EST WST debuting at NY NOW

EST WST, co-founded by siblings Jhana and Arya Cayton, is set to debut their first full collection at NY NOW. The brand has been nominated for the Innovation Showcase, which is an exclusive invitation-only section for emerging brands. From August 19 to the 22, they will be on display at the Javits Center as part of NY NOW.

For the past four years, the brand has been researching textiles across the globe to develop sustainable materials with positive impact. Through direct partnerships with weavers in Nepal and India, they custom textiles woven from natural fibers. Textiles are selected for their versatility and applicability to the trends of contemporary fashion.

EST WST debuting their eco-friendly designs at NY NOW

EST WST joins NY NOW with a range of textiles developed straight from the hands of their partner weavers. Their debut collection features three textiles woven from natural fibers unique to South Asia. Their Himalayan Nettle grows exclusively in the mountains of Nepal and India. From harvest to textile, the fabric is manufactured completely by hand without electricity in villages across Nepal. Due to its artisanal processing and natural characteristics, it has been named "The World's Most Sustainable Textile" by TreeHugger.

Another selection includes their handwoven organic cotton denim, which is featured in three unique colors. The cotton is grown in Tamil Nadu, only miles from where the textile is woven. EST WST uses the same organic cotton yarn in a handwoven ikat that has been woven for hundreds of years in a small village in Andhra Pradesh. Each textile is paired with a gorgeous vegetable-tanned leather that develops a unique patina, characteristic only of low-impact eco-leather.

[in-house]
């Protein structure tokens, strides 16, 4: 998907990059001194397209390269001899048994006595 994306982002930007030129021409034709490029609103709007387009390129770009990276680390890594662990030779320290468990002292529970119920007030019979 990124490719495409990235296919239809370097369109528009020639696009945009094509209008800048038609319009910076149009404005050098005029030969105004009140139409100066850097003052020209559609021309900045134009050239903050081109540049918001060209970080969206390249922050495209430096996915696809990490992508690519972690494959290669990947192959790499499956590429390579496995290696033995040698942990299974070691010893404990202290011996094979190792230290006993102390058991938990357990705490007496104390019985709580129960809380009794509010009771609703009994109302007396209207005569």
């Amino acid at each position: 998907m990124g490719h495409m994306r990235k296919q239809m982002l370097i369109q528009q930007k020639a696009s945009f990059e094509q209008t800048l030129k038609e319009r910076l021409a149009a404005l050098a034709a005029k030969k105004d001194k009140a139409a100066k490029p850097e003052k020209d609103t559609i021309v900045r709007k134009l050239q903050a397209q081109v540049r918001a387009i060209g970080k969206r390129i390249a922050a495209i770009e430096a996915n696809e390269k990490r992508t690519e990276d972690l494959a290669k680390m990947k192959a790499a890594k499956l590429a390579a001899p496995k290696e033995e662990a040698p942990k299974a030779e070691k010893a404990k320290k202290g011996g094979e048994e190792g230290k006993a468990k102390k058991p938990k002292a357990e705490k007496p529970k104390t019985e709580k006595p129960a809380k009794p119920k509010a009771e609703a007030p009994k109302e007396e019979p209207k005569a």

Each of their bags features a laptop sleeve and well thought out pockets, allowing it to serve as commuter bag or weekender.

Jhana and Arya have lived between Nepal and India for the past three years working side-by-side with their artisan partners. Jhana, EST WST's CEO, shares the process endured while developing their business model: "We knew our supply chain would require additional R&D to meet demand, but we didn't realize exactly what we were getting ourselves into nor how long it would take before we were ready to go to market. We needed to be very careful not to jump into manufacturing until our artisan partners were ready. We needed to be confident in our ability to meet demand and manage quality control expectations prior to sharing our project with the world."

photo: via PR Newswire